I've posted the last few weeks about the massive, but relatively quiet, verbage in the proposed farm bill before Congress.  Well, the President signed the bill into law recently, and now it's legal to grow industrial hemp, albeit for research purposes, in 10 states.  It was a long time coming, and from our research, inevitable. 

  The only states that are allowed to grow and research under the rule are the 10 states that currently have laws legalizing hemp farming: California, Colorado, Kentucky, Maine, Montana, North Dakota, Oregon, Vermont, Washington and West Virginia.

  The Farm Bill represents the first time industrial hemp has been defined by federal law since the plant was banned under the 1970 Controlled Substances Act.

  The term “industrial hemp” refers to the commercial qualities of certain varieties of the cannabis plant. Unlike marijuana, these industrial varieties contain only trace amounts of THC. But the Controlled Substances Act banned all cannabis, including industrial hemp.

  While the Farm Bill is a five-year act, which means hemp’s current classification is not permanent (like the Controlled Substances Act), hemp advocates are optimistic that the government will continue to differentiate industrial hemp from marijuana in the future.

  That means the government can pass legislation that is specific to hemp, which could include removing it from the Controlled Substances Act. The Industrial Hemp Farming Act is currently pending in the House and Senate, and the bill would reclassify the plant permanently.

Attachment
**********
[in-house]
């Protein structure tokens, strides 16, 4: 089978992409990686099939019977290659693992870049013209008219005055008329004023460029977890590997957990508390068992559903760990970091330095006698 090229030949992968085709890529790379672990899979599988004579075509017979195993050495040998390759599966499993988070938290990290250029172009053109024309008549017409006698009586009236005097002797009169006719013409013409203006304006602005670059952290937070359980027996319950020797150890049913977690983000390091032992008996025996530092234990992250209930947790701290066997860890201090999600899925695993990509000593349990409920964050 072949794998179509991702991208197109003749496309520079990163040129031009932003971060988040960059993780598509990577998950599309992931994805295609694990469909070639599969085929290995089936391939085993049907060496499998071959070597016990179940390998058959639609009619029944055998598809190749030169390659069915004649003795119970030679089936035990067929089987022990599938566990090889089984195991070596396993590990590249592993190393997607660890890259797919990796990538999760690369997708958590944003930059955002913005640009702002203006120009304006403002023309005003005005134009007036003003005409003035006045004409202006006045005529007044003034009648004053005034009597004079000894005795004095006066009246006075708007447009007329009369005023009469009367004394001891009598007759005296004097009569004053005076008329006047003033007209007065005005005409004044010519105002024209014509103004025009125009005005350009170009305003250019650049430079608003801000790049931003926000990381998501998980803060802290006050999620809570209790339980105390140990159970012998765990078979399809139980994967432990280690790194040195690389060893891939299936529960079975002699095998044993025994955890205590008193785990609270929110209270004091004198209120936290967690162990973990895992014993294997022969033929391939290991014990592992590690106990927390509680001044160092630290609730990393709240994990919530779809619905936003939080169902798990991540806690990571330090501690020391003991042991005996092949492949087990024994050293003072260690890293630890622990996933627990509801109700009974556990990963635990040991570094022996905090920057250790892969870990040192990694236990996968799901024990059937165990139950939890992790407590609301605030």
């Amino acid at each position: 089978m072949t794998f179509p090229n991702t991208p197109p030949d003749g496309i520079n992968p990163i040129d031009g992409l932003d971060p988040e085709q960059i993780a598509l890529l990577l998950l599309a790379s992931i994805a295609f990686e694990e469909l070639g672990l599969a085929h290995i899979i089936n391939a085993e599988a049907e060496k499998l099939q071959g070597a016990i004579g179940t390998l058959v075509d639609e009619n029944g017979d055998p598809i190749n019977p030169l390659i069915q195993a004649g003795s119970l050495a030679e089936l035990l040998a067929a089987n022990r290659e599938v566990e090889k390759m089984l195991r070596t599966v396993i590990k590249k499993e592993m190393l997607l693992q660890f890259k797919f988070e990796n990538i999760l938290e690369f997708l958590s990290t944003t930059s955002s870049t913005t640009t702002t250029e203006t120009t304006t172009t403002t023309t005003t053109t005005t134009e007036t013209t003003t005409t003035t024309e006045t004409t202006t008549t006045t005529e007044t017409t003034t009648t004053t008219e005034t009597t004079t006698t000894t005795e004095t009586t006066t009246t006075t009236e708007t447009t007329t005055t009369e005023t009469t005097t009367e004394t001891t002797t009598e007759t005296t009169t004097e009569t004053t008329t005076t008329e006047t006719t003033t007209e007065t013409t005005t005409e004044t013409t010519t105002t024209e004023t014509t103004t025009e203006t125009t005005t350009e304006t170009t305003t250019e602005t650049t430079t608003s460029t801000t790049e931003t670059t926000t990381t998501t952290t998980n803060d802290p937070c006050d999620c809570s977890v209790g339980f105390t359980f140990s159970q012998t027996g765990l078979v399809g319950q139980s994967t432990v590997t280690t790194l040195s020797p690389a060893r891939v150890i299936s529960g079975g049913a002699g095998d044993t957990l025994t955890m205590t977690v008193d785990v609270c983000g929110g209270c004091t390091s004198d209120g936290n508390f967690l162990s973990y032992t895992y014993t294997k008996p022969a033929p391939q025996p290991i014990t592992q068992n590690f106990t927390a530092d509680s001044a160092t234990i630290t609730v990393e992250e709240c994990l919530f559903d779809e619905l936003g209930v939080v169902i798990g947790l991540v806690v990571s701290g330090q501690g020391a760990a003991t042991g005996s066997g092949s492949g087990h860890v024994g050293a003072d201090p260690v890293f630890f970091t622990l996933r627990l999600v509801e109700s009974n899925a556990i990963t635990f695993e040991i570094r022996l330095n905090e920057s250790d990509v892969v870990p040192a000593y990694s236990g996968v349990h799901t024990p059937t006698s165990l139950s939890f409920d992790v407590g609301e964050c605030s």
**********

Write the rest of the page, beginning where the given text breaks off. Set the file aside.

Before hemp can be utilized for its full industrial purposes, it does require some additional researching. Much of our knowledge of various hemp strains was lost over the last generation due to faulty record-keeping. Seeds were destroyed or left to rot, and the germplasm was destroyed. Breeding records are gone. Some of the breeds are actually extinct.

  “We need to develop labs,” said hemp advocate Jason Lauve at the 2013 National CannaBusiness Conference and Expo. “We need to pull out the genetic structures of hemp and develop them.”

  The Farm Act allows these states to study the “growth, cultivation and marketing” of hemp. It also allows states to draft their own administrative rules, which means these states can outsource cultivation to local farmers and begin growing as soon as the local rules are accepted. And there is no cap on the amount of hemp that can be grown, or for the size of a research facility.

  In the next post, I'll talk a little about the economic benefits of this landmark Bill.